Stephen J. Greenberg, will speak at 2 PM ET on April 6 in the NLM Lister Hill Auditorium on “The Frances Dupuy Fletcher Photo Album” as part of the Library’s World War I Centenary Forum. Circulating Now interviewed him about his work.
Circulating Now: Please tell us a little about yourself. Where are you from? What do you do?
SG: I was born and raised in New York City. I earned my doctorate (in history) from Fordham University and my library degree from Columbia, where I studied rare books with Terry Belanger. I’m just about to celebrate my 25th anniversary at NLM, all in the History of Medicine Division. Currently, I serve as the Head of the Rare Books and Early Manuscripts Section at NLM.
CN: This week, on the centenary of the U.S. Entry in to World War I, you’ll be giving a presentation highlighting a photo album in the collection. Tell us a little about it.
SG: The album was the personal property of Frances Dupuy, a native Washingtonian born in 1863. Some time before the outbreak of World War I, she married an Englishman named Keddey Ray Fletcher and moved to the south of England. She trained as a nurse in England, and worked in hospitals and convalescent homes both in England and later in France. The album contains mementos, certificates, and photographs she collected of her surroundings, her colleagues, and her patients.
CN: What can this album tell us about the history of medicine in WWI?
SG: Most of the images she collected are group shots of colleagues and patients, and tell us little of the details of injury and treatment. But one can easily detect the universality of the nursing experience, based not on the sudden interventions of surgery, but on monitoring the slow and painful recovery of patients from injury and disease. This has been the central role of the professional nurses since Florence Nightingale and before.
CN: You’ve written about several photographic collections here on Circulating Now and you’re a photographer yourself. Give us your take on photography and photo albums of this period.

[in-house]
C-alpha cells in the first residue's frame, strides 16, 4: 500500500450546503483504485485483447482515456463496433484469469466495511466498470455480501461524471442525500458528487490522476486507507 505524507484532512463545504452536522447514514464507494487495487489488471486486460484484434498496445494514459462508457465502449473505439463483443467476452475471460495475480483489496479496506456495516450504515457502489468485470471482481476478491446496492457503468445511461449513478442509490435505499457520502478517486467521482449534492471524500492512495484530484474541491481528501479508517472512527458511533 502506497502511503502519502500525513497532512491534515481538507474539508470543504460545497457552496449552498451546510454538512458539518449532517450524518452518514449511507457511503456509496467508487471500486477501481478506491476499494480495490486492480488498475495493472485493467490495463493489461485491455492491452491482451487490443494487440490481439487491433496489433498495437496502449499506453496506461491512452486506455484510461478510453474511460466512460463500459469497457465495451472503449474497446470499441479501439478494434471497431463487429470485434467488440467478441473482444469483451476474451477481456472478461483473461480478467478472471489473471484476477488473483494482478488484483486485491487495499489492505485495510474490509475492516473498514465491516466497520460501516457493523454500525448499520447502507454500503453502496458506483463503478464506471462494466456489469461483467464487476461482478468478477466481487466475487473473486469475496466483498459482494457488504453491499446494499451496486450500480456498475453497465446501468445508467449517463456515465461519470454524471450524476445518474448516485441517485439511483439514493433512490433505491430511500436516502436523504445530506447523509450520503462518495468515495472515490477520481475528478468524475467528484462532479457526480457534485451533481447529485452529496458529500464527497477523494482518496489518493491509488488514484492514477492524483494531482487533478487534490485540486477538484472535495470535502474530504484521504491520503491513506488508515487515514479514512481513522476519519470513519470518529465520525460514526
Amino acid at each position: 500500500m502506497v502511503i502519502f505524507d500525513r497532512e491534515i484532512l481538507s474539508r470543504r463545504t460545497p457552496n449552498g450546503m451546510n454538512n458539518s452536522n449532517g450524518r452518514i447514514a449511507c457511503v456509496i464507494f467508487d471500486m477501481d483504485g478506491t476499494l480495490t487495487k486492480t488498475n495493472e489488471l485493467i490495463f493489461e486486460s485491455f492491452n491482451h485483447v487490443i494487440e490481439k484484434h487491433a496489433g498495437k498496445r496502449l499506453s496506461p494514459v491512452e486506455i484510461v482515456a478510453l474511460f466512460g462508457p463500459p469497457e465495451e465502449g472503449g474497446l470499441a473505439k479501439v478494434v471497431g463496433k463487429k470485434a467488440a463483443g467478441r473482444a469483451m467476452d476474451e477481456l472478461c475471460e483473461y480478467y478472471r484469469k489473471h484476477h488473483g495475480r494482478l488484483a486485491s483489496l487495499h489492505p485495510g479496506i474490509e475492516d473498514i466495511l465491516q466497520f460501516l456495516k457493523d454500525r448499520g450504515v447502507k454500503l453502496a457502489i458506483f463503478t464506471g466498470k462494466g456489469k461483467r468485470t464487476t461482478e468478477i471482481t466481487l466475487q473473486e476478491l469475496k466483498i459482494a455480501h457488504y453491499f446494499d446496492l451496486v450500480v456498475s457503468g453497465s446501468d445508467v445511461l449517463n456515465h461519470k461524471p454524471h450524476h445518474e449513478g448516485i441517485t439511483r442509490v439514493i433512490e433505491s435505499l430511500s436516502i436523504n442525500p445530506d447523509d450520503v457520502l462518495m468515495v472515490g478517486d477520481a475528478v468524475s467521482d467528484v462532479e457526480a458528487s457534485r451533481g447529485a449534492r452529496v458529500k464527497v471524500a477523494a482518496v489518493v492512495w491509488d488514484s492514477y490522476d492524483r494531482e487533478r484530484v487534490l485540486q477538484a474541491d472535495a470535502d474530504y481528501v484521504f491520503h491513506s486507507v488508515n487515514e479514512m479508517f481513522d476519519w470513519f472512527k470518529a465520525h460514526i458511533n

SG: Up until the end of the 19th century, photography was a complicated and cumbersome business. The introduction and popularity of simple, light, cheap cameras by George Eastman and others just before the turn of the century changed all that. Wars had been photographed before, going back to Roger Fenton in the Crimea (1855), but not in the way World War I was photographed. Instead of buying professionally staged photographs, as was done in the American Civil War, everyone could now make his or her own album. Photo historians call this “vernacular photography,” and it has an unmatched level of spontaneity.
CN: At this hundred-year mark, and especially this week, the Great War is being discussed on all hands, how do you see the role of Libraries during this time?
SG: The role and mission of libraries—to be the physical memory of a society—will not change. However, each anniversary gives us a special impetus to see what librarians can add to the understanding of their collections. This time around, we have the opportunity to digitize the relevant portions of our collections, improving both their accessibility and their preservation. It pleases me more than I can say to see how NLM and its sister libraries are taking up that burden.
The World War I Centenary Forum presentation is part of our ongoing history of medicine lecture series, which promotes awareness and use of the National Library of Medicine and other historical collections for research, education, and public service in biomedicine, the social sciences, and the humanities. All lectures are live-streamed globally, and subsequently archived, by NIH VideoCasting. Stay informed on Twitter about the centenary at #WW1 and the lecture series at #NLMHistTalk.
Over the next two years, Circulating Now will periodically publish posts featuring NLM collections that illuminate the medical history of The Great War.
What a wonderful NLM action for current and future generations to have easy accessibility to the viewing and learning about past experiences and their consequent impact. We need to continue and protect that potential insightfulness.